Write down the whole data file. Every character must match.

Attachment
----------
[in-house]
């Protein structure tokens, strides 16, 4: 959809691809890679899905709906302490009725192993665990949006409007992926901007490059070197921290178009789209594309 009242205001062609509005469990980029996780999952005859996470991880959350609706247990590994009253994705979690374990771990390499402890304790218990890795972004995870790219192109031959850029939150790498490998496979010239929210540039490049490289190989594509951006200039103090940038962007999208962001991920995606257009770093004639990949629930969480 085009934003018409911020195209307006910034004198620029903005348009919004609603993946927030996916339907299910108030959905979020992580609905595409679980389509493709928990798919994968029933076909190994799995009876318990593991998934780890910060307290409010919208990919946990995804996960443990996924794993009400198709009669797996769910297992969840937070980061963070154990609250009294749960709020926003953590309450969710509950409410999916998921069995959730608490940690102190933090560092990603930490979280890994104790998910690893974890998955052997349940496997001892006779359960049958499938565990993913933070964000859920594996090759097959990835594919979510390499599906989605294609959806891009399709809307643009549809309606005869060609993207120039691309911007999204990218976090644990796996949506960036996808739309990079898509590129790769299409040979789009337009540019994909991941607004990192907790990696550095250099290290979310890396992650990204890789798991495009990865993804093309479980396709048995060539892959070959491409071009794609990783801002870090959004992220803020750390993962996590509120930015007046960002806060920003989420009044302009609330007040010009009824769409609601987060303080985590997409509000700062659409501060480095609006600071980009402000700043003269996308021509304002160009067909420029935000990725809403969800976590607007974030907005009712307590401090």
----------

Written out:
[in-house]
């Protein structure tokens, strides 16, 4: 959809691809890679899905709906302490009725192993665990949006409007992926901007490059070197921290178009789209594309 009242205001062609509005469990980029996780999952005859996470991880959350609706247990590994009253994705979690374990771990390499402890304790218990890795972004995870790219192109031959850029939150790498490998496979010239929210540039490049490289190989594509951006200039103090940038962007999208962001991920995606257009770093004639990949629930969480 085009934003018409911020195209307006910034004198620029903005348009919004609603993946927030996916339907299910108030959905979020992580609905595409679980389509493709928990798919994968029933076909190994799995009876318990593991998934780890910060307290409010919208990919946990995804996960443990996924794993009400198709009669797996769910297992969840937070980061963070154990609250009294749960709020926003953590309450969710509950409410999916998921069995959730608490940690102190933090560092990603930490979280890994104790998910690893974890998955052997349940496997001892006779359960049958499938565990993913933070964000859920594996090759097959990835594919979510390499599906989605294609959806891009399709809307643009549809309606005869060609993207120039691309911007999204990218976090644990796996949506960036996808739309990079898509590129790769299409040979789009337009540019994909991941607004990192907790990696550095250099290290979310890396992650990204890789798991495009990865993804093309479980396709048995060539892959070959491409071009794609990783801002870090959004992220803020750390993962996590509120930015007046960002806060920003989420009044302009609330007040010009009824769409609601987060303080985590997409509000700062659409501060480095609006600071980009402000700043003269996308021509304002160009067909420029935000990725809403969800976590607007974030907005009712307590401090």